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Cybersecurity mechanisms for private multimodal interaction with intelligent robotic systems for healthcare


   Computing and Informatics

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  Dr J Marchang, Prof A Di Nuovo  No more applications being accepted  Competition Funded PhD Project (Students Worldwide)

About the Project

Governments around the world are planning the use of cutting-edge AI and robotics technologies to support better care delivered closer to the patient in the community; they can assist patients in playing a greater role in managing their health. Assistive and rehabilitation robots, with the underpinning technologies (machine learning, sensors, actuators, etc.) are being developed to sense and adapt to changing user needs, provide physical support for mobility, rehabilitation, and social engagement.

Recent research has shown potential benefits of using intelligent robots in health and wellbeing, e.g. supporting independent living (Di Nuovo et al., 2018), supporting individuals with autism and intellectual disability (Di Nuovo et al., 2018), the assessment of cognitive skills (Di Nuovo et al., 2019). However, the healthcare sector poses unique challenges for translational research compared to other domains. Devices manage sensitive and private data that must be preserved from being inadvertently disclosed by the AI. This is particularly critical as in a multimodal robotic system, interaction is performed via multiple ways, e.g. video, speech, tablet, gesture, movements, which increase the risk of exposure of private information (Calo, 2020). Indeed, a challenge for healthcare robots is related to users’ low level of trust in the AI that controls the robot, which has a significant impact on how much patients comply with decisions made by the AI.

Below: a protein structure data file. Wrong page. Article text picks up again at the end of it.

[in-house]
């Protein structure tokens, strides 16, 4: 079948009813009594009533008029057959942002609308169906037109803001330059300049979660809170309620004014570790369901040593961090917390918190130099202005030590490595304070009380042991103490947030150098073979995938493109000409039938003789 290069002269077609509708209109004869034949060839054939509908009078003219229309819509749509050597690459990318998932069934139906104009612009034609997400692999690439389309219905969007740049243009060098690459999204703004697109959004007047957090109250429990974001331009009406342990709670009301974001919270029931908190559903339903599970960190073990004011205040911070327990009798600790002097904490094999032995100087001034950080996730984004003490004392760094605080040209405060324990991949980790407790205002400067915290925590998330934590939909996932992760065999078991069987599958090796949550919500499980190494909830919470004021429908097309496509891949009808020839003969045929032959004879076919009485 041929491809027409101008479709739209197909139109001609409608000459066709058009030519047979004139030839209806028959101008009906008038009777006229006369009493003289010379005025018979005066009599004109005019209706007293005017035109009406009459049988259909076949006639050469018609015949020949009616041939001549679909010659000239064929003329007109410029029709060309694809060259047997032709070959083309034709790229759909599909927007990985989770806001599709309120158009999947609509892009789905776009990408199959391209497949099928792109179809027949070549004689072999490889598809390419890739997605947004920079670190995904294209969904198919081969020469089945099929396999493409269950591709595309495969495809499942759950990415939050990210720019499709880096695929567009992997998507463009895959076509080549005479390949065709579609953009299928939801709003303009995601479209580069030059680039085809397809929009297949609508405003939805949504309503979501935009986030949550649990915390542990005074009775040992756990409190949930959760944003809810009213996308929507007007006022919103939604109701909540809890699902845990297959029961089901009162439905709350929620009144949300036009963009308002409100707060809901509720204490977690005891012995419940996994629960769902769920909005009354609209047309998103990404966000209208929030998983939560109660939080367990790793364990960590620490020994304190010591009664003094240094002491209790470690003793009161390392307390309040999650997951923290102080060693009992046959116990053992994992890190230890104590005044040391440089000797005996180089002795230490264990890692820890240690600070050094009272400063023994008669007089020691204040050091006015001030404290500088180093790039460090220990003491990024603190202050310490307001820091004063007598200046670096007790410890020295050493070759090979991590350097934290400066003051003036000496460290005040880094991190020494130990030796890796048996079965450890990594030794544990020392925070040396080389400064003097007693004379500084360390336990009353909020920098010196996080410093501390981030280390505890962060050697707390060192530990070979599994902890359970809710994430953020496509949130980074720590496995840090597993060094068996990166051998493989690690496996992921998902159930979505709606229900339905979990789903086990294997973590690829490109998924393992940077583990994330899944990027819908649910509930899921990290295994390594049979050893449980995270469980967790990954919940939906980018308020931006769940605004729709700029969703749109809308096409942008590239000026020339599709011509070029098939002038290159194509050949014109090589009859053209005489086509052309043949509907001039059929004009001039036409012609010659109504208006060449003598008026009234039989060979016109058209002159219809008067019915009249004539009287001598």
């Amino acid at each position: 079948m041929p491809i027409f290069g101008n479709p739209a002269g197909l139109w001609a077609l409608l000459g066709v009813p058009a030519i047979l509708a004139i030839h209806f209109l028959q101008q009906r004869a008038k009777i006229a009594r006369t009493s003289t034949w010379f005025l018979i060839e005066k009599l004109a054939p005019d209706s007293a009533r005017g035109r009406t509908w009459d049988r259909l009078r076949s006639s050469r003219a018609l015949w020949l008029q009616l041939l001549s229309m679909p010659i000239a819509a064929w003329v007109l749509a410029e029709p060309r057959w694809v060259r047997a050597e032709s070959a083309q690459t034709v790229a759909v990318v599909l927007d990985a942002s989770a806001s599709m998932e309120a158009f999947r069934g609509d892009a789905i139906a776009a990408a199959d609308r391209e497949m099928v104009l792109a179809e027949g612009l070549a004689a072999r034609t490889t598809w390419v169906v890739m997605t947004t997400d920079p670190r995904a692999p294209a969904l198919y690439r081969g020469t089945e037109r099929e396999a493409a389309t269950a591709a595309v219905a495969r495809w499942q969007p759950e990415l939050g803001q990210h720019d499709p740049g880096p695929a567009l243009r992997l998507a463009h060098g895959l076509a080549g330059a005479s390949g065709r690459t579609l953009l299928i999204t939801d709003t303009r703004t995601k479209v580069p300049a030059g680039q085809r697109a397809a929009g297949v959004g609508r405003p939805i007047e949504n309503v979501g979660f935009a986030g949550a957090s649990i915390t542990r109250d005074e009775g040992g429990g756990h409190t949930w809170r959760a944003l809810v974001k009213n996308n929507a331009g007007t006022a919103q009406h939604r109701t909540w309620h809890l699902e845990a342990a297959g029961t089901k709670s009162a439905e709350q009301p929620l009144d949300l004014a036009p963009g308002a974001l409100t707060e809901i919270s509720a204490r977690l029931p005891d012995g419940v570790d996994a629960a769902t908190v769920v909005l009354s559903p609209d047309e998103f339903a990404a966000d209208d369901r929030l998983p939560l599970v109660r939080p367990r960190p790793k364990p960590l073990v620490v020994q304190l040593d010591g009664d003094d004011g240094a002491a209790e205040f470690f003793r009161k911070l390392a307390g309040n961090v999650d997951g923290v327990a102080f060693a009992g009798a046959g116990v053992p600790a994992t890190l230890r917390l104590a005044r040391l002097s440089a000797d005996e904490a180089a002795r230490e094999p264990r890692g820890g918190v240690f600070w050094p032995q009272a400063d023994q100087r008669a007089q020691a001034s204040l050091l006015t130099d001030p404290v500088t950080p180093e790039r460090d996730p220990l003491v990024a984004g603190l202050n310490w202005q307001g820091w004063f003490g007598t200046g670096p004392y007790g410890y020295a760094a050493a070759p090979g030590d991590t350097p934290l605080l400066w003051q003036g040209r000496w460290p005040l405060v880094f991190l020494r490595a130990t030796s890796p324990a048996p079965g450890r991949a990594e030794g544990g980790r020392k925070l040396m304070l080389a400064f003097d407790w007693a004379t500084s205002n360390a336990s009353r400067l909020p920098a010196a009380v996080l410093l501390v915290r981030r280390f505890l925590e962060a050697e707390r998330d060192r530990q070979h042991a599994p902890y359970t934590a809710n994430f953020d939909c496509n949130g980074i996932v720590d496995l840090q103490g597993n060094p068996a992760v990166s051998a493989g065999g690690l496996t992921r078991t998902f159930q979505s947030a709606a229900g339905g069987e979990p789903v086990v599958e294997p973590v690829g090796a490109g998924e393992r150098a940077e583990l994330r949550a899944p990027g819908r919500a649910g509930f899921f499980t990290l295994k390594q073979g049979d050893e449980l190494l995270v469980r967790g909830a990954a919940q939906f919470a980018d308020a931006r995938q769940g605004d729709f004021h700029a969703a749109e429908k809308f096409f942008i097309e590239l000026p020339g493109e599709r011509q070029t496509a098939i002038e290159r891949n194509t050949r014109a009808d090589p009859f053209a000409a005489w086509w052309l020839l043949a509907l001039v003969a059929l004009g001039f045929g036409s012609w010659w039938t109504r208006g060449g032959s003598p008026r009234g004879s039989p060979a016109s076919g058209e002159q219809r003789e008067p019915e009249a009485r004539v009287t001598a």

Currently, there are no established approaches to guarantee data security and privacy in multimodal interaction, in fact, this topic is mostly unexplored and requires further research to identify suitable AI algorithms and to define the protocols for human-machine interaction. Robots are equipped with the ability to sense, process, and record the world around them, and particularly for domestic robots that have access to individual's private homes, the privacy risks have raised concern (Urquhart et al., 2019).

This project will develop intelligent access control and dynamic authentication mechanisms for securing multimodal robotic interaction in healthcare and wellbeing applications. The research will co-design and experimentally validate a Self-Supervised Robotics System (SSRS) with a prototype of an intelligent data manager (IDM), an artificial intelligence component that will monitor the interaction and guarantee conformity to the security and privacy requirements. The IDM will be created with interpretable algorithms that will conjugate the advantages of data-driven models with the trustworthiness of blockchain technologies. Thus, the IDM component is secure by design and user's data protected and the knowledge learned by the robotic system should be preserved and not exposed or disclosed to any unauthorized users intentionally or unintentionally. The expected outcome of this project is to improving data security and privacy of human-robotic interaction to improve trust and support the wider adoption of robotic solutions for health and wellbeing.